The Myth of the Super Programming Language

Jonathan Edwards wrote a short but passionate blag about The Myth of the Super Programming Language over at his blog. Well worth a read!

I’m not sure if I’d paint quite as much of a black and white picture as he does, personally, but by and large the article resonates strongly with my own opinions. This sentence especially has a lot of meaning to me:

What would really make a programming language be super powered is the ability to be used by normal people.

There are a few points to this…

First and foremost, if Edwards concedes that a programming language could be super powered if it’s usable by normal people, then I must assume there to be a spectrum. I’m not a believer in either/or categorization1, but in degrees of separation. So put, I don’t know, machine code perhaps, on one end of the spectrum, and a mythical super powered programming language on the other.

Got that visualized? Now place various programming languages you know along this spectrum. I’ll bet that some are much closer to the super powered end than others. And I’ll also bet (though not quite as much) that on average, most people would place programming languages in similar enough positions along the spectrum.

The point then is that clearly some programming languages are more super powered than others. Which in effect goes a little way towards disproving Edwards’ assertion that there are no super powered programming languages.

And yet I still agree; it’s not so much the programming languages that produces super productivity but the programmer’s abilities.

The second point is that while the difference should be of a lesser degree, better programmers would still be more productive in super powered programming languages than they themselves would be in others. Super powered programming languages, or the ideal of them, then still has some value.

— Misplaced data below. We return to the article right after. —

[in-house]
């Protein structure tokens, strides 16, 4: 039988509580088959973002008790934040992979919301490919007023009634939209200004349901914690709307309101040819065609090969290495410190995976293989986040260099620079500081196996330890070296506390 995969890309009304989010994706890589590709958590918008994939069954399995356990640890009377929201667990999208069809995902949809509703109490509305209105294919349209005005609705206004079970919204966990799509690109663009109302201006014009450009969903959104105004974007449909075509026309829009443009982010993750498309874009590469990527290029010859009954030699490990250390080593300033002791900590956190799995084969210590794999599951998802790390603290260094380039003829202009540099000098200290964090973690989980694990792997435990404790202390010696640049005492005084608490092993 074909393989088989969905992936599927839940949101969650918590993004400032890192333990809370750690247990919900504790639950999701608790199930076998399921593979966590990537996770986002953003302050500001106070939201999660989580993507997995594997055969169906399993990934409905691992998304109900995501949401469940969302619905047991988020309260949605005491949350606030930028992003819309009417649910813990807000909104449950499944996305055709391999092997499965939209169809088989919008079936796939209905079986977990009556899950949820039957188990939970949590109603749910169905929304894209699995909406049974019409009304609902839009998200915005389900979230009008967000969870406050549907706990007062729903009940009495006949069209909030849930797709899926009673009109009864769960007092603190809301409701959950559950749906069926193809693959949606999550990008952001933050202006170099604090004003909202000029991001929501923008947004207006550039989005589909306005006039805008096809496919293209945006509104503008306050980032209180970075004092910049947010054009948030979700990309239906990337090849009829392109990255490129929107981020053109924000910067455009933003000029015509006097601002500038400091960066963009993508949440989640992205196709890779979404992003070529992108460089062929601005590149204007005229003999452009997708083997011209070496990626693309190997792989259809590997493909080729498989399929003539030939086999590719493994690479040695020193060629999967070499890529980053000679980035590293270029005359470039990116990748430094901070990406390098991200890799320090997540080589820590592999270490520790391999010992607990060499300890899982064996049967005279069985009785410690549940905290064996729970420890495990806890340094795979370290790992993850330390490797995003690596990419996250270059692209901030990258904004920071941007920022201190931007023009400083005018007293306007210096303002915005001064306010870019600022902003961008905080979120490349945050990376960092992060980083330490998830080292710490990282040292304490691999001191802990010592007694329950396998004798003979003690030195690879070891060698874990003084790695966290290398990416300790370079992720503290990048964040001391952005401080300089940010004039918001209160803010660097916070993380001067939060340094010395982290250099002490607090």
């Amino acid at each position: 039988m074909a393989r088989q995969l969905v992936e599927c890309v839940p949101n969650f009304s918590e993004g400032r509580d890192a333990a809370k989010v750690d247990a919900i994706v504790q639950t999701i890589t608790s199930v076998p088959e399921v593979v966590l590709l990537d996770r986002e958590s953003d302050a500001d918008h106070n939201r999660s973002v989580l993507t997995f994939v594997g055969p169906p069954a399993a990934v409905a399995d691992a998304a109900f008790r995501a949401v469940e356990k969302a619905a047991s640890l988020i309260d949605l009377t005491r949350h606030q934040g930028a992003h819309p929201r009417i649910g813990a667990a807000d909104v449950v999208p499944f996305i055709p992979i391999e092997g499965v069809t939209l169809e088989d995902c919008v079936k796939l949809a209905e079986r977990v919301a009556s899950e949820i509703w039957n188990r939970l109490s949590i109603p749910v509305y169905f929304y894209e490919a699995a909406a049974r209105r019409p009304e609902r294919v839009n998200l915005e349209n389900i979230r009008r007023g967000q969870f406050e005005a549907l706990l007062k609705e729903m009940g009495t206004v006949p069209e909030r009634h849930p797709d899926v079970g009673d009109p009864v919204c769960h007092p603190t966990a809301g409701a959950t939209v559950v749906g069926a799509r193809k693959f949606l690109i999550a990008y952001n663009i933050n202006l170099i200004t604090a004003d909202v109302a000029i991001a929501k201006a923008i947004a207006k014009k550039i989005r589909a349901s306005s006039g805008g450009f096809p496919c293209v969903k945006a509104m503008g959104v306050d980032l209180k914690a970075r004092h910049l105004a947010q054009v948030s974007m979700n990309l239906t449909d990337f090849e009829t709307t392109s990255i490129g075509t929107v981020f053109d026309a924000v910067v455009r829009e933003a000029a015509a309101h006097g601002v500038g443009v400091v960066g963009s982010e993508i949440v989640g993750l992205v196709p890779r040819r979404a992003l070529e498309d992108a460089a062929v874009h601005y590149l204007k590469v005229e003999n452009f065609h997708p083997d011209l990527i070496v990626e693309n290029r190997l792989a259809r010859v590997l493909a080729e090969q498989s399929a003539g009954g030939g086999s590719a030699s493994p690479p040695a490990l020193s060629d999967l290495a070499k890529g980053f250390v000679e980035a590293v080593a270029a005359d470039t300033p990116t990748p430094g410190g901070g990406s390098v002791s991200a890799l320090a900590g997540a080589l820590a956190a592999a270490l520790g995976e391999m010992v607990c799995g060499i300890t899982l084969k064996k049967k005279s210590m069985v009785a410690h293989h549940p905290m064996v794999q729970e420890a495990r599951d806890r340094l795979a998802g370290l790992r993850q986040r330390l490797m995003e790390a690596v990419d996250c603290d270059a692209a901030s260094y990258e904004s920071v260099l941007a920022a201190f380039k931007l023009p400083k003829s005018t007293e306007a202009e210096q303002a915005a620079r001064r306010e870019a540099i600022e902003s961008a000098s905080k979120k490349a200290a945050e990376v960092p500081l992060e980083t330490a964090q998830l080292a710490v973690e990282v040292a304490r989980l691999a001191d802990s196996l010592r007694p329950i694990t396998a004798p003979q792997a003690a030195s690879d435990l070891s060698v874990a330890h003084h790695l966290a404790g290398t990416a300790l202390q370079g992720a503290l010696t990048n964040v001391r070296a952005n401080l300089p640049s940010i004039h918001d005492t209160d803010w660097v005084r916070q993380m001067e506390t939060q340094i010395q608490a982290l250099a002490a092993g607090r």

The third point is that some programming languages are clearly more suitable to some type of development than others. That particular pearl of wisdom has been repeated so often that it’s become something of a literary trope; it’s near-impossible not to bring it up when discussing programming languages. It’s also a nice cop-out, the sort of piece of advice that serves only to placate people engaging in opposite positions in a discussion.

Still, it has some merit: some languages such as e.g. PHP or ActionScript are so closely entwined with other technology that using them in a particular environment makes them a lot more productive than using other languages. Purists might argue that’s not a feature of the language proper; others might say that super powered programming languages exist only in their own particular niche; yet other people might want to assert that clearly only general purpose programming languages can, by definition, be even considered for the categorization into the above spectrum.

Whatever. Super powered is pretty thin as a concept.

The last point, then, is that programming languages could be designed to be more super powered by looking at what particular techniques more or less super powered languages employ or avoid. While that happens for special purpose languages all the time (think PHP again), this still applies to general purpose languages.

Let’s do more of that.

  1. Even if that is unavoidable in order to get useful results from categorizing stuff in the first place. []